MS. IFILL: And insulting the governor of Utah at the same time.
MR. BALZ: Right. And then, at the end of the day, as the clip showed, the mayor of London – now both Cameron and the mayor of London, Boris Johnson are conservative party members – used them as a punch line. And the British press was just very, very tough on them, which is the way the British press is. So this was supposed to be the easy part of the trip. He’s going to three countries. London was supposed to be the easy part and instead it turned out very, very badly.
MS. IFILL: Israel and Poland, the other two countries. So what did he think he was doing here? Did he think he was just gripping and grinning and showing up as a former Olympic chief and moving on?
MR. BALZ: I think there were a couple of things. One is they set fairly low expectations about this. They did a briefing before he left and they said, the governor is going on this trip to listen and learn, not to make pronouncements, not to attack the president.
And the second thing they clearly wanted was the photo ops, which would show him with the foreign leaders, which would suggest he crosses that threshold of being commander-in-chief.
And the third part of that is, by being at the Olympics, a way to draw attention to the 2002 Olympics that he led and turned around and it’s a success story in his resume. But in a variety of ways, it has not played out the way they had hoped or expected.
MS. CUMMINGS: Well, if anything, it’s the worst possible thing that could have happened. He doesn’t look like a statesman. The reference now to the Olympics in Salt Lake is a derogatory one. So what – how are they going to manage the message going forward? In Israel, he’s to give a speech and yet he doesn’t want to criticize the president or talk too much policy.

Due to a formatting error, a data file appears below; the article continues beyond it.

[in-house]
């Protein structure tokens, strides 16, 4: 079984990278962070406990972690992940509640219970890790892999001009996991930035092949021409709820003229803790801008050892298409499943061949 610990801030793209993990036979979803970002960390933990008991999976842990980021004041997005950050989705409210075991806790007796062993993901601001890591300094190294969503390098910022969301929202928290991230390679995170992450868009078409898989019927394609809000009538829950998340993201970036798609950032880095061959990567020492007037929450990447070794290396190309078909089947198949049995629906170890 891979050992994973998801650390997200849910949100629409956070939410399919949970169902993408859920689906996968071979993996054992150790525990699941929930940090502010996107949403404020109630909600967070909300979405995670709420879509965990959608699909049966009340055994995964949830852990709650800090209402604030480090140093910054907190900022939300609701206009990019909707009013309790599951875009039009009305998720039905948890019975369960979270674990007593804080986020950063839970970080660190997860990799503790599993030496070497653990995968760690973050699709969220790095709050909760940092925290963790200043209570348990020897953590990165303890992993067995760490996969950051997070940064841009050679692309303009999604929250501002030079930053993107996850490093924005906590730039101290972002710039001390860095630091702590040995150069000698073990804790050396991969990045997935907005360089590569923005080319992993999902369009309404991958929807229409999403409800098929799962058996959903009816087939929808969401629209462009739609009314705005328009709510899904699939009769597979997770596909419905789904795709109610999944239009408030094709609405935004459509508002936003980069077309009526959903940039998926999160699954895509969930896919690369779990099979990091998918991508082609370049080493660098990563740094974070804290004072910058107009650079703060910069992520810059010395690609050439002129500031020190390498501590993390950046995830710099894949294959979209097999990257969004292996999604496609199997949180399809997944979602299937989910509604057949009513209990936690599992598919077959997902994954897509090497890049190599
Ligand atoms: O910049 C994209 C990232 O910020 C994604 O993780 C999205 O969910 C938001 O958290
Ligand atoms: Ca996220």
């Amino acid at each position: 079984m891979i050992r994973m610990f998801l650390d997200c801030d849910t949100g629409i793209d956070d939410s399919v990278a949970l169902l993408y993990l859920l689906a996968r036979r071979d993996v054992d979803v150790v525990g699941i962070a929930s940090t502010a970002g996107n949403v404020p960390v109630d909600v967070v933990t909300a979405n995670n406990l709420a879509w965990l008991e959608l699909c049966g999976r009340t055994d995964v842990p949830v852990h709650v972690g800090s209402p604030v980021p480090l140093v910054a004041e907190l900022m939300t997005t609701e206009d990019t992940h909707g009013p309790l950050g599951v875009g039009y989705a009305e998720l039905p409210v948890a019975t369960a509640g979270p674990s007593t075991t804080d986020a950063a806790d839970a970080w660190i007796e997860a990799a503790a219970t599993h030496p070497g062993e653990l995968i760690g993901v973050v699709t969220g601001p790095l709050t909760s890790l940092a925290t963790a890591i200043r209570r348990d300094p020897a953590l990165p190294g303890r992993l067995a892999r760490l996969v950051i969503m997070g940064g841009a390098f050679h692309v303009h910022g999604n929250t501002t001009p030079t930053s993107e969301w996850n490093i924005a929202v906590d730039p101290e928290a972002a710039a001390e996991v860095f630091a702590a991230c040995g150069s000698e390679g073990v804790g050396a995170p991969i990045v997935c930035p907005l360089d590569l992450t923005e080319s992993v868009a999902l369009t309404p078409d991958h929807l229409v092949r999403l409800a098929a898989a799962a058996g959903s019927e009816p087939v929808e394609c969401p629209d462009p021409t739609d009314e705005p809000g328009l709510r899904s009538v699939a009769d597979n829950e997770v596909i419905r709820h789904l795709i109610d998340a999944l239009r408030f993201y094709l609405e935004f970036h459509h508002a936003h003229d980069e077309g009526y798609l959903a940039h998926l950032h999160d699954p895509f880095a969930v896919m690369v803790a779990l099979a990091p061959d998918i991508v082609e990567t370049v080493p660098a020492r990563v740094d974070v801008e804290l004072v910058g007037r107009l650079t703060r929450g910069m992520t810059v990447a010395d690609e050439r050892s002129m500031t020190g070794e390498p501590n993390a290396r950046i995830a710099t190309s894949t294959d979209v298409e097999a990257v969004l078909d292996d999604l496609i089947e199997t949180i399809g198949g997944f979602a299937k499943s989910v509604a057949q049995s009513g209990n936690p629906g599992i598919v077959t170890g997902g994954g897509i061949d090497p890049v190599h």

MR. BALZ: Jeanne, it’s a really interesting question. If you go on a trip like this, you have to go with a purpose that’s beyond simply meeting foreign leaders. You have to have something you’re prepared to say.
He set constraints on himself by saying he would not criticize the president. Well, that’s understandable. You don’t do that when you’re abroad.
But also by saying, I’m not here to talk about my foreign policy views – so the question is what did he think he was going to talk about? And into that vacuum has come all this other stuff.
He can go to Israel, where he has sharply criticized the president on U.S.-Israeli policy, but how he’s going to do that, we don’t know at this point.
MS. MECKLER: You know, the message from the Obama campaign about Mitt Romney and foreign policy is that he’s long on criticism and short on details of what he would do. He doesn’t lay out how his policy, say on Iran, would be different than what the Obama administration has done, or even on Israel what exactly he would change. So is there any truth to that? And how do you think – does the Romney campaign have to respond to that, maybe not this week, but at some point?
MR. BALZ: They do have to respond to that. He gave a speech in Reno at the VFW before he left on Tuesday.
MS. IFILL: Tough speech.
MR. BALZ: A very tough speech, probably the toughest speech that he’s given about the president. And certainly, in many ways, the most complete he’s done on foreign policy. And he ticked off a series of criticisms, different places around the globe.
But you’re right: He has not filled out the details of those. He has not been explicit at this point about how his policy would actually differ from the president’s with regard to Israel. Now, there’s no question that under the president, the relationship has been strained with Israel, but beyond saying I would be a better friend, he hasn’t talked about it.